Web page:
Shailja Patel Fri, May 10, 2013 at 12:29 PM
The daughter of his herdsman, who says he impregnated her when she was between 15 and 16.
The young female employee who was told on a Friday not to come in on Monday if she wasn’t ‘willing’ to spend the weekend with him.
All the others, nameless, faceless, worthless, casually swept into the dragnet of nudge-nudge wink-wink descriptors: ‘playboy’, ‘womanizer’, ‘eye for women’.
Could they have been Kethi Kilonzo? Did they have dreams, ambitions, pride, families who loved them, futures? Did their bodies belong to them? Did they believe themselves to be full human beings, citizens of a Republic?
All the Big Men and the few Big Women eulogizing Kilonzo – do these young women exist as human beings for them? Do they not feel the slightest discomfort over canonizing a man who was, by all accounts, a sexual predator?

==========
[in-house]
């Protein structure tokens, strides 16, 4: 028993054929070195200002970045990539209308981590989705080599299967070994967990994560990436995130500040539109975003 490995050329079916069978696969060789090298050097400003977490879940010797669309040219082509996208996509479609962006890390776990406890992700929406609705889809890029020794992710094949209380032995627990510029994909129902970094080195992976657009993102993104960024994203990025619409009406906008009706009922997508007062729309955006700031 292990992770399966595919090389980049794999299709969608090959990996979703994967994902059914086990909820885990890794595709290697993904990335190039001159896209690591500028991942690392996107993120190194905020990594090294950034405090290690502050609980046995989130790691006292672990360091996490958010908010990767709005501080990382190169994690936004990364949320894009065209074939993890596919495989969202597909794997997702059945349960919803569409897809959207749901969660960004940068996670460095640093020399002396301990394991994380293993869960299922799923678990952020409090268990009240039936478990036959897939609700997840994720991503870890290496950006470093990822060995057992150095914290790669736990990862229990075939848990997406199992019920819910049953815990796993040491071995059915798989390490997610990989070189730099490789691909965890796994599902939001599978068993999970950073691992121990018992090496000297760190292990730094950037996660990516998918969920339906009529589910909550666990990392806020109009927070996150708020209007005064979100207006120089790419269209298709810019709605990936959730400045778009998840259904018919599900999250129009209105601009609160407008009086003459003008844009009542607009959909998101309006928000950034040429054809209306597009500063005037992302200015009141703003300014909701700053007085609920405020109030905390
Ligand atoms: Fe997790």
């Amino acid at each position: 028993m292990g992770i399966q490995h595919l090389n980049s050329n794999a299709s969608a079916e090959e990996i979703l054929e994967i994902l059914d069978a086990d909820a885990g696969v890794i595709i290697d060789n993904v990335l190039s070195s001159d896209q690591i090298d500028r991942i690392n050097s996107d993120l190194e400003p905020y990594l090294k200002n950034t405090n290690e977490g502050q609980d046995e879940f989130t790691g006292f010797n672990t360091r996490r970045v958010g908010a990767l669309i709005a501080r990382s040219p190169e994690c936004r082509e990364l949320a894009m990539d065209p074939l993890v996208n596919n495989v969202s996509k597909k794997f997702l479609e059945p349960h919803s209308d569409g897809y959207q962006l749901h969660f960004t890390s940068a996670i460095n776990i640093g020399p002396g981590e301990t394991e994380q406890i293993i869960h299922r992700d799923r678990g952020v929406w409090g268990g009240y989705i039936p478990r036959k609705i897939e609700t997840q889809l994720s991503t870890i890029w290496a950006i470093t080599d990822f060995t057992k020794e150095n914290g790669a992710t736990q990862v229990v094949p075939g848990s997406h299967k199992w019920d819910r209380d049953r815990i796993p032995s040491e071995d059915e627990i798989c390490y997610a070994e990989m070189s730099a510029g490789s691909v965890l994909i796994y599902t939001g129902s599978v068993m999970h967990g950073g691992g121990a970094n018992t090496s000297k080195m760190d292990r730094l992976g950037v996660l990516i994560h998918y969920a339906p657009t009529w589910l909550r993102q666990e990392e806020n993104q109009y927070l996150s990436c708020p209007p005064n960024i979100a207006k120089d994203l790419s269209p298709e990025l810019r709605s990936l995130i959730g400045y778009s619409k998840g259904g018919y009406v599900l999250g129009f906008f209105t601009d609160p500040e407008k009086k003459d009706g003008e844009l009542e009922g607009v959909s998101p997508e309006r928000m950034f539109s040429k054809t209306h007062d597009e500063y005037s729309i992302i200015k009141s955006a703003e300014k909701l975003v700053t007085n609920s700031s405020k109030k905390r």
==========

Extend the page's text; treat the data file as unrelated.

I think of June Jordan’s words on Anita Hill’s public crucifixion and interrogation by a panel of white Senators during the Clarence Thomas hearings.
“To be a black woman in this savage country: is that to be nothing and no one beautiful and precious and exquisitely compelling?
“To be a black woman in this savage country: is that to be no one revered and defended and given our help and gratitude?”
I think: to be a poor young woman in Kenya, is that to be nothing and no one of value and dignity and worth?
To be a poor young woman in Kenya, is that to be no one protected and respected and equal under the laws of this Republic and the laws of basic human decency?
I fantasize that one day male public intellectuals might write about Kenya as if women live here. That they might see, behind every body of a young man shot on the streets, fifty bodies of disposable girls. Lives silenced and truncated not by bullets but by the equally criminal, equally brutal consignment of their humanity to the all-purpose category of ‘useable’. There for the convenience of powerful men – like complimentary wifi in 5-star hotels. Not really human. Not really worthy of thought.